The Strange Math Of Jail Sentences For Hacking Crimes
Three years ago, a hacker named Jeremy Hammond broke into a private security company’s website and published millions of e-mails, credit card numbers, and other private information. Last November, a judge sentenced him to 10 years for his role in the Stratfor hack.
On Thursday, a journalist named Barrett Brown, who didn’t actually participate in the hack, but who admittedly shared a link to the stolen data in a private chat room, received more than five years for his crime.
The decision left many wondering: If a person gets 10 years for breaking into something, does someone who merely shared it deserve five?
The FBI indicted Brown in October 2012 because he posted to a private chatroom a publicly available link containing stolen credit card data obtained during the Stratfor hack. That charge carried a maximum penalty of 105 years in prison. Brown pled guilty last year to lesser charges, and faced a maximum of 8.5 years in prison. The fact that Brown, a former journalist and heroin addict, publicly threatened to kill an FBI agent probably didn’t help his case.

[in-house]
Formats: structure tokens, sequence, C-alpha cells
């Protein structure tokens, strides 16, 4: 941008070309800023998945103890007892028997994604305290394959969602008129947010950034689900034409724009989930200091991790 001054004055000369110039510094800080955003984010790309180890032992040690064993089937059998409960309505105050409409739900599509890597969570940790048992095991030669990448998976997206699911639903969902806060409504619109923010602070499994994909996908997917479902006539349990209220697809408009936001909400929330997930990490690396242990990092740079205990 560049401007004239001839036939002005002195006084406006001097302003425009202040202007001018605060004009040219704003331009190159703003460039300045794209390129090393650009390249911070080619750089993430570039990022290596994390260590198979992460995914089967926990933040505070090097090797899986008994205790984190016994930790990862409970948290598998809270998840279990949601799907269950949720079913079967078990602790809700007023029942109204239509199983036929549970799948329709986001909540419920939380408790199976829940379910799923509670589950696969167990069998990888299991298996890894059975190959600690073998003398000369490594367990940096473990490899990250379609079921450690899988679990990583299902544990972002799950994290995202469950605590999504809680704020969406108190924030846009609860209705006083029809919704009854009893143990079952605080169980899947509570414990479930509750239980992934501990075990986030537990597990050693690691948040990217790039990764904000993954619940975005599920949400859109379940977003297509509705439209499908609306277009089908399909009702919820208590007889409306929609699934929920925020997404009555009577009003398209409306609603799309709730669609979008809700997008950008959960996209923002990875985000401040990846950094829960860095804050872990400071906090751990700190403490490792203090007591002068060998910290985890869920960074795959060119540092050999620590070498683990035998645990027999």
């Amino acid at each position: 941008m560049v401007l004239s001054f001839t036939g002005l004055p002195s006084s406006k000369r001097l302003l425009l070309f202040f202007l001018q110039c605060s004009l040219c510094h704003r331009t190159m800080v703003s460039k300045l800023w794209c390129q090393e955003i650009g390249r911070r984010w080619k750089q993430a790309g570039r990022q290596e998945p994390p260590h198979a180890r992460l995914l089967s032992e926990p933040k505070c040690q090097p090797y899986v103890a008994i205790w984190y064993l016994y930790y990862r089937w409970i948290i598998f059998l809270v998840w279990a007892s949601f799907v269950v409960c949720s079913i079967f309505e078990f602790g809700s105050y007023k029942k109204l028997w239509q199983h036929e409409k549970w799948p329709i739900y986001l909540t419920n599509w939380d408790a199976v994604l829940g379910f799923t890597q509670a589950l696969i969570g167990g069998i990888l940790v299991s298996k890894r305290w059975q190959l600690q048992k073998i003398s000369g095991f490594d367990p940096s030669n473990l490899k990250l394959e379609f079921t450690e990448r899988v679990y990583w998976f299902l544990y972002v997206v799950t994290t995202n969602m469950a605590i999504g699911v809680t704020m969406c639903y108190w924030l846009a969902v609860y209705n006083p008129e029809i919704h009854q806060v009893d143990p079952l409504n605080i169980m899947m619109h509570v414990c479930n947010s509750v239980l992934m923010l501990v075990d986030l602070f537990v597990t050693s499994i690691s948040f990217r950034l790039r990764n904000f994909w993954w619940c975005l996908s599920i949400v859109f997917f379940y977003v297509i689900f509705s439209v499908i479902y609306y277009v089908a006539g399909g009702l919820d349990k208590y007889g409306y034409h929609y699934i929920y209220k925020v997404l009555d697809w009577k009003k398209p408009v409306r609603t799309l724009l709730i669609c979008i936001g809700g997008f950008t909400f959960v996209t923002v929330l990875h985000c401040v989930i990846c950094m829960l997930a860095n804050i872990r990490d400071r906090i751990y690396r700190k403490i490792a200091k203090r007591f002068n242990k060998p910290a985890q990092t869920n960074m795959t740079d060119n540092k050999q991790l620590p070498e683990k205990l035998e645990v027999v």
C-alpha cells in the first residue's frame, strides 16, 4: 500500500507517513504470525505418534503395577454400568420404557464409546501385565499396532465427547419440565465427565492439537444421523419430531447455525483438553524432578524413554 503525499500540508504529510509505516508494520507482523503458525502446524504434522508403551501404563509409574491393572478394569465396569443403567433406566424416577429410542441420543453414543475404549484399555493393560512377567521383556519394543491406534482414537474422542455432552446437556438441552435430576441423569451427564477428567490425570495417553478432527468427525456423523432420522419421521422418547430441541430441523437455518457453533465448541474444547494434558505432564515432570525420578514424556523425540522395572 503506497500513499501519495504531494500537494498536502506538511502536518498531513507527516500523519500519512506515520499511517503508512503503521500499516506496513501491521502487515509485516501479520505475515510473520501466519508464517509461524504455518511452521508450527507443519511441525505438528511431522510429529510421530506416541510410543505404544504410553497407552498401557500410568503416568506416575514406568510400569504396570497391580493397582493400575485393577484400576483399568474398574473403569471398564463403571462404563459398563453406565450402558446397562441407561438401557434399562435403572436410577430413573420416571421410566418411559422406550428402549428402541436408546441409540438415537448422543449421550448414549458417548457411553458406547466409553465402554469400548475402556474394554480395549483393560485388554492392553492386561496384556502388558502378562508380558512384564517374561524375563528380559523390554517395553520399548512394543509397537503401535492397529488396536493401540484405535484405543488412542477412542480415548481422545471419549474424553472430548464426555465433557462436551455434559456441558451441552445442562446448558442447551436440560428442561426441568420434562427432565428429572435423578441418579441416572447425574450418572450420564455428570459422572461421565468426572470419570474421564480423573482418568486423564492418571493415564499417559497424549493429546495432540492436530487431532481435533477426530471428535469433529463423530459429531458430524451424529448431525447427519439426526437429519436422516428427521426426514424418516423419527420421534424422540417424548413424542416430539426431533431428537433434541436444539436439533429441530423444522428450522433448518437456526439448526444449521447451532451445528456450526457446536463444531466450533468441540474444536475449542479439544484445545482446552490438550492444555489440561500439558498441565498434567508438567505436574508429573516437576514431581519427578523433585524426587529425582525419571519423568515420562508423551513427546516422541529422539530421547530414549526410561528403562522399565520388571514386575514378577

Brown’s case has garnered international attention for a couple of reasons. First, it deals with First Ammendment issues of free speech, and what journalists can and can’t publish online. (If you’ll recall, Sony recently threatened to sue any media outlet or journalist that reported on information obtained from the company’s massive data breach, though they never followed through on the threat.)
Second, the case shines a beacon on what some people think are draconian sentencing measures for relatively minor Internet offenses. In a prepared statement, Brown told the judge that his sentence would create a “dangerous precedent” for journalists and hacktivists like himself. You can read Brown’s full speech here.